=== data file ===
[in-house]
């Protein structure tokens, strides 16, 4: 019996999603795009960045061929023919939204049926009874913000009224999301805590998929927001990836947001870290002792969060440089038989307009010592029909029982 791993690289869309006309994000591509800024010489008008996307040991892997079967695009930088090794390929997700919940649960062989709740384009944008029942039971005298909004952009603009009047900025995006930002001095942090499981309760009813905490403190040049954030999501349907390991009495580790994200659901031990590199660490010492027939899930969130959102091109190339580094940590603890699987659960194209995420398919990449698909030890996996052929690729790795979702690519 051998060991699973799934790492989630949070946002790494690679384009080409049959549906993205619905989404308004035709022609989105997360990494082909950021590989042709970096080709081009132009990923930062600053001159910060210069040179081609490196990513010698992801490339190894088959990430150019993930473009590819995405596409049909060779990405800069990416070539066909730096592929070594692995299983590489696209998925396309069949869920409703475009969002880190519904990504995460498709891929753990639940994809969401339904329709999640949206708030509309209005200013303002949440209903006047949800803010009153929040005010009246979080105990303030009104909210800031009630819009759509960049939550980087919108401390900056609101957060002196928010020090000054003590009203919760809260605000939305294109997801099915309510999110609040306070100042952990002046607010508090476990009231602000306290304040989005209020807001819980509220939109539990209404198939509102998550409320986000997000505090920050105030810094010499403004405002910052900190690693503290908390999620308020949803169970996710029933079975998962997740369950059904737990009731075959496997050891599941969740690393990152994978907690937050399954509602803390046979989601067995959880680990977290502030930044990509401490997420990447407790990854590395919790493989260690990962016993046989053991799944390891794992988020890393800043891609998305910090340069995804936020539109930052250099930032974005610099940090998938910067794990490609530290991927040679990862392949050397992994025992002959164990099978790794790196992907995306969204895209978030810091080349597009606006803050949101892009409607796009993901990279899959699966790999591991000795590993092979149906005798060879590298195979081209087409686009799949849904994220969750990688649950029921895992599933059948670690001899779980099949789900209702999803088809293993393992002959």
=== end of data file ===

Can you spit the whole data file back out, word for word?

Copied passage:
[in-house]
């Protein structure tokens, strides 16, 4: 019996999603795009960045061929023919939204049926009874913000009224999301805590998929927001990836947001870290002792969060440089038989307009010592029909029982 791993690289869309006309994000591509800024010489008008996307040991892997079967695009930088090794390929997700919940649960062989709740384009944008029942039971005298909004952009603009009047900025995006930002001095942090499981309760009813905490403190040049954030999501349907390991009495580790994200659901031990590199660490010492027939899930969130959102091109190339580094940590603890699987659960194209995420398919990449698909030890996996052929690729790795979702690519 051998060991699973799934790492989630949070946002790494690679384009080409049959549906993205619905989404308004035709022609989105997360990494082909950021590989042709970096080709081009132009990923930062600053001159910060210069040179081609490196990513010698992801490339190894088959990430150019993930473009590819995405596409049909060779990405800069990416070539066909730096592929070594692995299983590489696209998925396309069949869920409703475009969002880190519904990504995460498709891929753990639940994809969401339904329709999640949206708030509309209005200013303002949440209903006047949800803010009153929040005010009246979080105990303030009104909210800031009630819009759509960049939550980087919108401390900056609101957060002196928010020090000054003590009203919760809260605000939305294109997801099915309510999110609040306070100042952990002046607010508090476990009231602000306290304040989005209020807001819980509220939109539990209404198939509102998550409320986000997000505090920050105030810094010499403004405002910052900190690693503290908390999620308020949803169970996710029933079975998962997740369950059904737990009731075959496997050891599941969740690393990152994978907690937050399954509602803390046979989601067995959880680990977290502030930044990509401490997420990447407790990854590395919790493989260690990962016993046989053991799944390891794992988020890393800043891609998305910090340069995804936020539109930052250099930032974005610099940090998938910067794990490609530290991927040679990862392949050397992994025992002959164990099978790794790196992907995306969204895209978030810091080349597009606006803050949101892009409607796009993901990279899959699966790999591991000795590993092979149906005798060879590298195979081209087409686009799949849904994220969750990688649950029921895992599933059948670690001899779980099949789900209702999803088809293993393992002959």